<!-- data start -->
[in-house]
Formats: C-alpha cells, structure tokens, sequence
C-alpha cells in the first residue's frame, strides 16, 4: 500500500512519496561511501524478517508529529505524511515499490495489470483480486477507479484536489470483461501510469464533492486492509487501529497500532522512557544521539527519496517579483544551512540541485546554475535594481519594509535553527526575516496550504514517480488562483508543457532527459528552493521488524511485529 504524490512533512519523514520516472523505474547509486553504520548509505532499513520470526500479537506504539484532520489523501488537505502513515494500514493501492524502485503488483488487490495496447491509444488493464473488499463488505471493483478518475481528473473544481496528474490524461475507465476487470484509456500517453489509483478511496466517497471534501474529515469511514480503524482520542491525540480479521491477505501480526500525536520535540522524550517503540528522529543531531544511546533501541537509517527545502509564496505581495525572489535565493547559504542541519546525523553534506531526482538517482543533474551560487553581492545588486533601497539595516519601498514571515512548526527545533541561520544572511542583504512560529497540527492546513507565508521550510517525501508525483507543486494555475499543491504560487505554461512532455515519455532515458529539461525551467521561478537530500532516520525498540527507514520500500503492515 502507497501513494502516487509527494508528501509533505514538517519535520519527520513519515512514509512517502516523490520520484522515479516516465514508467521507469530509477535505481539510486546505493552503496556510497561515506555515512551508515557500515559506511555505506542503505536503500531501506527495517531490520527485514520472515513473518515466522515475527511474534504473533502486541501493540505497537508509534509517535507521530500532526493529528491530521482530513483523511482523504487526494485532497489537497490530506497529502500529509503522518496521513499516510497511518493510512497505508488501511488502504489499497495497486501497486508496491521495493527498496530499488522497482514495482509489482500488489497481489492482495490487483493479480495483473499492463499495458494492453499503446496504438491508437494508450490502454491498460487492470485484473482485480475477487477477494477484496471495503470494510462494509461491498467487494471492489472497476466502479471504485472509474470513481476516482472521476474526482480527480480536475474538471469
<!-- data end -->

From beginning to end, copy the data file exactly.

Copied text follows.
[in-house]
Formats: C-alpha cells, structure tokens, sequence
C-alpha cells in the first residue's frame, strides 16, 4: 500500500512519496561511501524478517508529529505524511515499490495489470483480486477507479484536489470483461501510469464533492486492509487501529497500532522512557544521539527519496517579483544551512540541485546554475535594481519594509535553527526575516496550504514517480488562483508543457532527459528552493521488524511485529 504524490512533512519523514520516472523505474547509486553504520548509505532499513520470526500479537506504539484532520489523501488537505502513515494500514493501492524502485503488483488487490495496447491509444488493464473488499463488505471493483478518475481528473473544481496528474490524461475507465476487470484509456500517453489509483478511496466517497471534501474529515469511514480503524482520542491525540480479521491477505501480526500525536520535540522524550517503540528522529543531531544511546533501541537509517527545502509564496505581495525572489535565493547559504542541519546525523553534506531526482538517482543533474551560487553581492545588486533601497539595516519601498514571515512548526527545533541561520544572511542583504512560529497540527492546513507565508521550510517525501508525483507543486494555475499543491504560487505554461512532455515519455532515458529539461525551467521561478537530500532516520525498540527507514520500500503492515 502507497501513494502516487509527494508528501509533505514538517519535520519527520513519515512514509512517502516523490520520484522515479516516465514508467521507469530509477535505481539510486546505493552503496556510497561515506555515512551508515557500515559506511555505506542503505536503500531501506527495517531490520527485514520472515513473518515466522515475527511474534504473533502486541501493540505497537508509534509517535507521530500532526493529528491530521482530513483523511482523504487526494485532497489537497490530506497529502500529509503522518496521513499516510497511518493510512497505508488501511488502504489499497495497486501497486508496491521495493527498496530499488522497482514495482509489482500488489497481489492482495490487483493479480495483473499492463499495458494492453499503446496504438491508437494508450490502454491498460487492470485484473482485480475477487477477494477484496471495503470494510462494509461491498467487494471492489472497476466502479471504485472509474470513481476516482472521476474526482480527480480536475474538471469